raham was born in Pittsburgh on October 3, 1956, third of the four children of Irene and Thomas Carlisle Graham. Thomas had gotten his start in the steel industry as a draftsman with Jones & Laughlin. By the time John was graduating from high school, Thomas had become CEO of the company. Later, he moved on to bigger firms, such as U.S. Steel. He was profiled by the New York Times in 1995 as a contentious figure who had a "ferocious insistence on lifting productivity" and so much enthusiasm for cutting costs and slashing jobs that his nickname was "the smiling barracuda."
John Graham says that when he was growing up, "business was the talk of our household." His father held strong views on business issues. The elder Graham complained to the Pittsburgh Post-Gazette in 1977 about "the enormous cost burden placed on the industry by the environmental program.… The American steel industry is in serious danger of being jawboned, regulated, and legislated nearly to the point of oblivion."
John's brother followed their father into the steel industry. His two sisters are businesswomen. But John denies that his father's passion for business productivity had a major impact on his own career. He says that his interest is in health and environment, and his mother, "the health guardian of our family," was more influential. But he adds that what led him to public policy was debate, with its intense focus on national policy decisions. He started in high school and kept at it through college at Wake Forest University in North Carolina. (He met his future wife, Susan Woerner, on the debate team there. She is now a certified financial planner. The couple has two college-age daughters.)
"I knew in six seconds [Graham] had been a debater," says Robert Blendon, a Harvard colleague, by "the way he framed his arguments and got his points across in four minutes." Graham also has the debater's competitive zeal and coolness under fire. One of his college opponents, Frank Cross, still remembers a debate of twenty-five years ago. Cross had just learned about a recent death involving the drug whose risks they were debating, and he figured the brand-new information would blindside Graham's team. He was right. But Graham didn't give up. He told his partner to dump his now-useless opening speech, and while the hapless partner used up his allotted eight minutes humming melodies, Graham himself worked furiously on a new rebuttal. Graham's team still lost. But, says Cross, now a University of Texas law professor, "the point of the story is that John Graham is a creative thinker who is not constrained by convention."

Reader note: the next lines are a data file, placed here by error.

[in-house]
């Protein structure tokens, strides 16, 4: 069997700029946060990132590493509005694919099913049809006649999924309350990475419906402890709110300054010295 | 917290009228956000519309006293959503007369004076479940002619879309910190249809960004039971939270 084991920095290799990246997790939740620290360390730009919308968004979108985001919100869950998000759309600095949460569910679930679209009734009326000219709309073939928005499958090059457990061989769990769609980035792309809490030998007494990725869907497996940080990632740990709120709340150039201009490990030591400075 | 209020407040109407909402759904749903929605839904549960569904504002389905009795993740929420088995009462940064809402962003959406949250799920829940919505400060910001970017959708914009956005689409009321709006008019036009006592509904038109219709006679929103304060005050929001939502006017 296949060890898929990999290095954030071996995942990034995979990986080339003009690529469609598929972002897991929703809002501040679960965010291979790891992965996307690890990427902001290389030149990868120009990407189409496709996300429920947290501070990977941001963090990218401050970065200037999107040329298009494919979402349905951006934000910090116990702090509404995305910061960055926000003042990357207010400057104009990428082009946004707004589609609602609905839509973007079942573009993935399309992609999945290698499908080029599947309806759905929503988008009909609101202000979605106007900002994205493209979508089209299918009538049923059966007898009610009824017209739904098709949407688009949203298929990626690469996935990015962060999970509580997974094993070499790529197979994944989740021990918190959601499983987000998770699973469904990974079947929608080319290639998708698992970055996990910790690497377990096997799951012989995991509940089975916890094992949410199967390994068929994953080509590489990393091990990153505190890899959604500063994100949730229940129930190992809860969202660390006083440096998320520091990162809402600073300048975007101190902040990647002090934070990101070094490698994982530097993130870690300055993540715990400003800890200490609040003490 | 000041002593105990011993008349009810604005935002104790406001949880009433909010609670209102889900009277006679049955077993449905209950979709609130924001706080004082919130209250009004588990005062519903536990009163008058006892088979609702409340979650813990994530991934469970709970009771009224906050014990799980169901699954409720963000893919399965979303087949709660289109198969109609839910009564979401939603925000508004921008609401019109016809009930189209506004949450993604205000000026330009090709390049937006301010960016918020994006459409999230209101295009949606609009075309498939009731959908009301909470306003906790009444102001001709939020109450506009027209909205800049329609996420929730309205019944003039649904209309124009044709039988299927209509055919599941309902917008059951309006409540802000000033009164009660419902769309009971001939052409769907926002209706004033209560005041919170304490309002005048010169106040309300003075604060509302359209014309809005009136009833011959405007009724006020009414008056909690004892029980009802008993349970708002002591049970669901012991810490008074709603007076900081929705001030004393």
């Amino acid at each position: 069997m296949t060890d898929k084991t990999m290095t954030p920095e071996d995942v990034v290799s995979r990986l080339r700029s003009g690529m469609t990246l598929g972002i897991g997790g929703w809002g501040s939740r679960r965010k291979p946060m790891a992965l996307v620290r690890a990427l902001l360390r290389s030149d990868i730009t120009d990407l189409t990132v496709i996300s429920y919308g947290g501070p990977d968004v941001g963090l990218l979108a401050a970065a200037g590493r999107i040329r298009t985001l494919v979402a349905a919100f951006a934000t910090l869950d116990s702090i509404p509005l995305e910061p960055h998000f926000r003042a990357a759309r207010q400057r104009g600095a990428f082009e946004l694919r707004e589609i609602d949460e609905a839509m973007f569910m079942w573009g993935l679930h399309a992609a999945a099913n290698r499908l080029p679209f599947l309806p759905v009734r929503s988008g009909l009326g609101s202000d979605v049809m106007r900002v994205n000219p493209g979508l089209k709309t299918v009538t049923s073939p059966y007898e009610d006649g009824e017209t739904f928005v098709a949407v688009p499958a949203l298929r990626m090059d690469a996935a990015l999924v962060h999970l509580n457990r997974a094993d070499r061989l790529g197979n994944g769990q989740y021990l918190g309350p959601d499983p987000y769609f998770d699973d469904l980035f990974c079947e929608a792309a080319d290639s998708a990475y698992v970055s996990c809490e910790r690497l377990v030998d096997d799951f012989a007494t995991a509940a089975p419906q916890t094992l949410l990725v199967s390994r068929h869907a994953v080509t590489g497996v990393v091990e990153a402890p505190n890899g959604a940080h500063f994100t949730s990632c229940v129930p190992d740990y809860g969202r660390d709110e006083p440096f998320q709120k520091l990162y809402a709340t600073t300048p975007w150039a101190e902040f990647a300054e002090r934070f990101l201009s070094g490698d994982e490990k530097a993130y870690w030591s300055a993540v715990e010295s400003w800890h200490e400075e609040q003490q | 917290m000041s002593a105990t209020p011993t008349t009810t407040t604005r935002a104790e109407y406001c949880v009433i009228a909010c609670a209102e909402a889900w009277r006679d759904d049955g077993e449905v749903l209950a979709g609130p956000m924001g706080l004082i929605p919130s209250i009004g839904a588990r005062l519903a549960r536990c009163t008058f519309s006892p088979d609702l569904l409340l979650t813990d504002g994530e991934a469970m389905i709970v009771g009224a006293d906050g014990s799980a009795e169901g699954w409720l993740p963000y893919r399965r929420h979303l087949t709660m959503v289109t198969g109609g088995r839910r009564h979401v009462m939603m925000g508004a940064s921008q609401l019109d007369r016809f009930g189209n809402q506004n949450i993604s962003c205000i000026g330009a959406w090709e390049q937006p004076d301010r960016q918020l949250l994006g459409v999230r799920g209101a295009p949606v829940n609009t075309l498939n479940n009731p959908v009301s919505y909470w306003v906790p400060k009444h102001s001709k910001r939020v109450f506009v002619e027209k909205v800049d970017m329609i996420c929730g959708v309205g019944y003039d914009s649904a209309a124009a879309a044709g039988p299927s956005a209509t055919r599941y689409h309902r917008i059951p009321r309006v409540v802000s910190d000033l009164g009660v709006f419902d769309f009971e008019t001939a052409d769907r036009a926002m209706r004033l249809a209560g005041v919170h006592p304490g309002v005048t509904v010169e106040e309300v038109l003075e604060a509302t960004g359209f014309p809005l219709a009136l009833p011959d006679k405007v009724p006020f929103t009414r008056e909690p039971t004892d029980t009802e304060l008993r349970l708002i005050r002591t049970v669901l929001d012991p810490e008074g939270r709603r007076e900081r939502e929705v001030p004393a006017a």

Graham's senior honors paper at Wake Forest was a cost-benefit analysis of the 55-mile-per-hour speed limit. Next came a master's degree at Duke, with a thesis on the societal value of human life. In risk analysis, Graham had found the perfect outlet for his tremendous intellect and quantitative skills. (Counting up risks is so much a part of John Graham that his golf partners never need to write down their scores. He keeps everyone's scores in his head.) From graduate school on, Graham's productivity was astounding. He often publishes an article a month, either academic or popular, for months on end.
Graham earned a Ph.D. in urban and public affairs at Carnegie-Mellon University in Pittsburgh. His dissertation on driver-side airbags is probably the most prominent study in which he comes down on the side of more public safety regulation. In 1983, the Supreme Court cited his research in a decision backing the federal airbag requirement. A Supreme Court mention is an incredible coup for a graduate student, and I asked Graham how he felt when he heard about it. But when Graham talks about his achievements, it's rarely in personal terms; rather, it's in terms of what they mean for the methodology to which he's devoted his life. His face lit up at the memory, and he said, "That was a clear case of victory for this kind of analysis."
Graham joined the Harvard faculty in 1985 as an assistant professor of policy and decision sciences. In 1988, three years ahead of the university norm, he was granted tenure.
During his sixteen years at Harvard, John Graham and controversy became well acquainted. In studies, articles, and books, he questioned the way government regulated a host of pollutants, including arsenic, dioxin, nuclear materials, PCBs, pesticides, benzene, and chlorine. In Graham's signature study at Harvard, "Five Hundred Life-Saving Interventions and Their Cost-Effectiveness," he and his doctoral student Tammy O. Tengs calculated that existing health and environment rules cause the "statistical murder" of 60,000 people every year by squandering resources. One example: "We regulate potentially carcinogenic benzene emissions during waste operations at a cost of $19 million per year of life saved, while 70 percent of women over the age of fifty do not receive regular mammograms, an intervention that costs roughly $17,000 per year of life saved."